|One More Spring|
|Directed by||Henry King|
|Produced by||Winfield R. Sheehan|
|Written by||Edwin J. Burke|
|Based on||One More Spring|
by Robert Nathan
Walter Woolf King
|Music by||Jimmy Grier|
|Cinematography||John F. Seitz|
|Edited by||Harold D. Schuster|
|Distributed by||Fox Film Corporation|
One More Spring is a 1935 American comedy drama film about three people, played by Janet Gaynor, Warner Baxter, and Walter Woolf King, living together in a tool room at Central Park as an alternative to being homeless. The film was written by Edwin J. Burke from the Robert Nathan novel of the same name and directed by Henry King.
In New York City, Jaret Oktar's antiques shop fails. Actress Elizabeth Cheney attends the auction of his stock, just to pass the time and sit down, while concert violinist Morris Rosenberg shows up after it ends. All three are out of work and homeless. Otkar offers Rosenberg half of a bed Napoleon slept on (the only unsold item); they take it to the park on a pushcart and sleep on it outside under the stars. Meanwhile, Cheney sleeps on the subway.
While Otkar looks for a more permanent place for the bed, Rosenberg decides to practice. Cheney happens along and offers to pass the hat afterward. He is insulted at the thought of playing for pennies, but after she leaves, he swallows his pride. After a performance, street sweeper Mr. Sweeney expresses his desire to learn how to play a particular tune; seizing the opportunity, Otkar offers him lessons from Rosenberg for a place to put their bed. Sweeney has a tool room in a stable in the park.
After they settle in, Otkar goes looking for food. While trying to steal a cooked chicken from a fancy restaurant, he runs into Cheney, who has purloined some celery. Eventually, she persuades him to take her in. Rosenberg objects, but gives in.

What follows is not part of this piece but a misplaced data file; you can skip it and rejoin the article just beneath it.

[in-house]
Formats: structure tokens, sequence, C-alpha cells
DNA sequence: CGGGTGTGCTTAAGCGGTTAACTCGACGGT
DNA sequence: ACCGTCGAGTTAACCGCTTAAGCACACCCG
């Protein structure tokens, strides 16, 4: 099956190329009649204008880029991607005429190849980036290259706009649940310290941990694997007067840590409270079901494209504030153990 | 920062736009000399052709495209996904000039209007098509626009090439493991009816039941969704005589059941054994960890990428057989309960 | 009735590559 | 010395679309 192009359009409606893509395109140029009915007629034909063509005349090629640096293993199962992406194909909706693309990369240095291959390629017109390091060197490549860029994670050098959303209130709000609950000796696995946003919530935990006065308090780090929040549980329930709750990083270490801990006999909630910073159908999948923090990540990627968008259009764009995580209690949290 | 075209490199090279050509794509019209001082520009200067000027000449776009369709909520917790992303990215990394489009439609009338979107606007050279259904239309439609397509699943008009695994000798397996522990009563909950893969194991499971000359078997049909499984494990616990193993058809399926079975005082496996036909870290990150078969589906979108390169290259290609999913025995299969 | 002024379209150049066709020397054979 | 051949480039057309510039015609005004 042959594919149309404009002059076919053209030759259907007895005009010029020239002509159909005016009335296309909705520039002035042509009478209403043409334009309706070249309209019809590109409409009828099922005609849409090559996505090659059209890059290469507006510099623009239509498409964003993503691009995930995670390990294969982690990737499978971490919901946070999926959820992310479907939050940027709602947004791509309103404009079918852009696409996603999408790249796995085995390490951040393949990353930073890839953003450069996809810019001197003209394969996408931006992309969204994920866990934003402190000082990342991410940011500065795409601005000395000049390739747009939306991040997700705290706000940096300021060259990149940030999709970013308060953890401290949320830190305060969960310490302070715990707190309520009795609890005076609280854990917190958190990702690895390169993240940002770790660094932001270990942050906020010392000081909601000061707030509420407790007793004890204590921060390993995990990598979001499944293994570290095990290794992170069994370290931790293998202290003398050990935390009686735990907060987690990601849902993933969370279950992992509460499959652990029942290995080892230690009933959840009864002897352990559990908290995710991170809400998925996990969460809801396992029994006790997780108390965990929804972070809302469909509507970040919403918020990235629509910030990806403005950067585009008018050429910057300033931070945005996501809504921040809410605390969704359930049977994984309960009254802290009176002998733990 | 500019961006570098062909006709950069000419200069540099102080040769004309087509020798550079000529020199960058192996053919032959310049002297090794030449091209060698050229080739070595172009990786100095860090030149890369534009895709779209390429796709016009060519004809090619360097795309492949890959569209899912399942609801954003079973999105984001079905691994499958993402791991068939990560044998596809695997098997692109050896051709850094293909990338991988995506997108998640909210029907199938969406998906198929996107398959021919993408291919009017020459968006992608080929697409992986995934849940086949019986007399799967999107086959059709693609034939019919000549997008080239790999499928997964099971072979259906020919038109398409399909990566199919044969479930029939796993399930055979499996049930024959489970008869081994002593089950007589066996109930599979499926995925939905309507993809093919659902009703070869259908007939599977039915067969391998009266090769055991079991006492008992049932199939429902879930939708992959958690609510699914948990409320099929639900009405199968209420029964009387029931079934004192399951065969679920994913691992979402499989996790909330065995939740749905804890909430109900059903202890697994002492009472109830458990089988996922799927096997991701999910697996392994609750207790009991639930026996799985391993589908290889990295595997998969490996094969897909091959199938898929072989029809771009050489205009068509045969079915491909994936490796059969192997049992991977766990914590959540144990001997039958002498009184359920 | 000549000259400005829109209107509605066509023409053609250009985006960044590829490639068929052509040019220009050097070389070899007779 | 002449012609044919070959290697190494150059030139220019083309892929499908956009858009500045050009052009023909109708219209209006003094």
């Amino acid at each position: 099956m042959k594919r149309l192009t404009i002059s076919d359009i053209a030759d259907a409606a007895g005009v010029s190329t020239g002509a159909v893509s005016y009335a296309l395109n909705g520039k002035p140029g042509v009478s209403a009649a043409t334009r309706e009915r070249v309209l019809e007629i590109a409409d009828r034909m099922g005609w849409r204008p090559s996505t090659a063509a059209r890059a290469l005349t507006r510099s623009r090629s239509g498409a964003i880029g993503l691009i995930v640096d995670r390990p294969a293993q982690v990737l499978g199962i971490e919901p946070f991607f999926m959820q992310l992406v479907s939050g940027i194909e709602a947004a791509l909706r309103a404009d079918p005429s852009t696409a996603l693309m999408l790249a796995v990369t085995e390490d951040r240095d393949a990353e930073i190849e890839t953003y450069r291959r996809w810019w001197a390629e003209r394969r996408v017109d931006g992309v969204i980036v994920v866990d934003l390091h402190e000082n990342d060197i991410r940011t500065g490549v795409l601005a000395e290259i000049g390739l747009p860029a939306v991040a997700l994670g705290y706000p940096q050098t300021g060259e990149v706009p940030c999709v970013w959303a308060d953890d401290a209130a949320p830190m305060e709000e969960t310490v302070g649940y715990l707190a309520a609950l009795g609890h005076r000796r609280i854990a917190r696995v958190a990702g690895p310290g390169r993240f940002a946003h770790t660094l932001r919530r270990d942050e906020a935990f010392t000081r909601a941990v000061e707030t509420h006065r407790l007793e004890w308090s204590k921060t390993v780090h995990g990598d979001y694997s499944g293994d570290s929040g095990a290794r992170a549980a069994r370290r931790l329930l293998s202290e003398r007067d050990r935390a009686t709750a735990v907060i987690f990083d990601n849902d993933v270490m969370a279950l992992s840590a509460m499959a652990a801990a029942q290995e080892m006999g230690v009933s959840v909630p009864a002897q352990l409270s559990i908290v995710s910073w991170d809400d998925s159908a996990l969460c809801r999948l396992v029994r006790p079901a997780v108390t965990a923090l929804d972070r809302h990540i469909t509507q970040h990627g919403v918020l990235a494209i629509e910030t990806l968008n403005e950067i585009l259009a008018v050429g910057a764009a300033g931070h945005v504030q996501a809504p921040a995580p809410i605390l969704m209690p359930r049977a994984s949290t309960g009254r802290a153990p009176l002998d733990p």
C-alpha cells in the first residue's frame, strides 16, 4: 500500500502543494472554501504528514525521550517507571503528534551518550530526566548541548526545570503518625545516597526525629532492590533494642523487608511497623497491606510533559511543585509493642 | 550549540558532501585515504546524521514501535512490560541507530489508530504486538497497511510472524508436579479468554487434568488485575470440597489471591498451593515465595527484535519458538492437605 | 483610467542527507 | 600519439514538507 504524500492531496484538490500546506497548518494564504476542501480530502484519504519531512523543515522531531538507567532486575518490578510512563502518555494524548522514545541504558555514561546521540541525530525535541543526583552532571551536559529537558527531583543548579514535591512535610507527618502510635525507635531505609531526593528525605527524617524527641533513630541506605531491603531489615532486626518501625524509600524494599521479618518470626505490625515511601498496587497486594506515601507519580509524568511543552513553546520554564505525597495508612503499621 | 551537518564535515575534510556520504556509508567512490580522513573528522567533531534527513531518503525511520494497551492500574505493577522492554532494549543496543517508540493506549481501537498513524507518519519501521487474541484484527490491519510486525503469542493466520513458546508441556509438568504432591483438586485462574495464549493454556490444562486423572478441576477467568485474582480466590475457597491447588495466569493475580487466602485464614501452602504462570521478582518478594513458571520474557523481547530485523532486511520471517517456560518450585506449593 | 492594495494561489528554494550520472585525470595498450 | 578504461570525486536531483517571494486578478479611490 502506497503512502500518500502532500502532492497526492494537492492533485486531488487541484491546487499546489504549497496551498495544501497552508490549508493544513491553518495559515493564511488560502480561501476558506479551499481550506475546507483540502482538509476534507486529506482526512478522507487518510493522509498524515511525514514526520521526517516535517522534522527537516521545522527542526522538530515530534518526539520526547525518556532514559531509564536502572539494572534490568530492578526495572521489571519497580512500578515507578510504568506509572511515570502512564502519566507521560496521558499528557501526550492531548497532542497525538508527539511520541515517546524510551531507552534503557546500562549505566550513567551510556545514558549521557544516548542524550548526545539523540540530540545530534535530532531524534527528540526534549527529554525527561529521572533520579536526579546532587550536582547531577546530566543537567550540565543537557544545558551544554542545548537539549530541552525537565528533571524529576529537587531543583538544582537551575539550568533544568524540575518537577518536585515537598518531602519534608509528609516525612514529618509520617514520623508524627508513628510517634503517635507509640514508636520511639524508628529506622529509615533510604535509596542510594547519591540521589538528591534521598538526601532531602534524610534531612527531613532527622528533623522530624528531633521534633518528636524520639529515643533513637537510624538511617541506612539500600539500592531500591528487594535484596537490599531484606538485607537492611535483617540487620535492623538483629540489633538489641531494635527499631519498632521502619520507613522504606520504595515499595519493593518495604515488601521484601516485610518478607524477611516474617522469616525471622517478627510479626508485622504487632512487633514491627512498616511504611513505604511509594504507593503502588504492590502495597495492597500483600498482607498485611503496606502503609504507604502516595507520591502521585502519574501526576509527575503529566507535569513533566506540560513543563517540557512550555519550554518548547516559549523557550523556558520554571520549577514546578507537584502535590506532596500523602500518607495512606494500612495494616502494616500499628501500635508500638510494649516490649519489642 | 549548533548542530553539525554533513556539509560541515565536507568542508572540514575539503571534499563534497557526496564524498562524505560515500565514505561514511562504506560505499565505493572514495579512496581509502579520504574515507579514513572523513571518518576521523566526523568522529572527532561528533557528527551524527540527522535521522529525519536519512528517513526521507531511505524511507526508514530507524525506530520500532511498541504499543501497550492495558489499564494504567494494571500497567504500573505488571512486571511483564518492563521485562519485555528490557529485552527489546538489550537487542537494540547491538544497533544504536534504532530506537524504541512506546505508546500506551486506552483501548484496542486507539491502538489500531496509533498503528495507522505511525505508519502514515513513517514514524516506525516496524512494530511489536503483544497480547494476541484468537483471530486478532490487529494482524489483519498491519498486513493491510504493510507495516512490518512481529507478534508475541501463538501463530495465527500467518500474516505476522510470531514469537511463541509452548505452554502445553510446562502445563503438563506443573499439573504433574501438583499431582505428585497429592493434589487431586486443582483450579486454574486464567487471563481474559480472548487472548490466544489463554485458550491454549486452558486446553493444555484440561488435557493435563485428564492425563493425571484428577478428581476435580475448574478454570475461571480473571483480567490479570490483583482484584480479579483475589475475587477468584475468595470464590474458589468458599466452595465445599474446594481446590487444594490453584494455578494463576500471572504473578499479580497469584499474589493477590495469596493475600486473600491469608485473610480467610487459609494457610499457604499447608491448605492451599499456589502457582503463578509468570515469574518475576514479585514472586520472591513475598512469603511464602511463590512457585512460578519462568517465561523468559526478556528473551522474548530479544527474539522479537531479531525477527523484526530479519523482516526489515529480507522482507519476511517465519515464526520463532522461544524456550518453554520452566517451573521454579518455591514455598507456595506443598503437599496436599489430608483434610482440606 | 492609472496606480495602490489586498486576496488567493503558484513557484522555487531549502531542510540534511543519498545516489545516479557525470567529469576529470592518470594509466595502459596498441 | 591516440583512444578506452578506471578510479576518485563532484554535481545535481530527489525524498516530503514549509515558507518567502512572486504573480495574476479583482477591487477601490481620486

The next day, Otkar has Rosenberg distract a zoo attendant with music so he can steal some of the meat intended for the lions. Afterward, Sweeney takes Rosenberg to the bank where his wife works and where they have their savings. Rosenberg envies Mr. Sheridan, the bank president, unaware that Sheridan has his own troubles: the bank is in danger of failing.
That night, Sheridan unsuccessfully begs an associate for help before the bank examiners check his books the next day. Sheridan's bank does indeed close, taking the Sweeneys' savings with it. The banker tries to drown himself, but the water is too shallow, and Otkar pulls him out of the mud. Otkar and Cheney persuade him to go back, face his depositors and try to salvage something.
The trio make it through the winter. When spring comes, Rosenberg has exciting news. He has gotten work with a symphony orchestra out of town. When he leaves, Otkar decides it would not be right for an unmarried man and woman to live together, so he decides to head south and leave the place and the bed to Cheney. Then Sheridan shows up. The government is going to bail out his bank, and the Sweeneys will not lose their savings. Furthermore, he wants to buy the bed. With the proceeds, Otkar finally has something to offer Cheney; he calls her "darling" for the first time and embraces her.
Andre Sennwald gave the movie a highly favorable review in The New York Times, describing it as "a wryly amusing and warmly sentimental screen comedy, skillfully adapted by Edwin Burke and expertly directed by Henry King." While he praised the two stars, he wrote that "the most enkindling performances in "One More Spring," however, are provided by less eminent players", singling out King, Imhof, Darwell and Fetchit.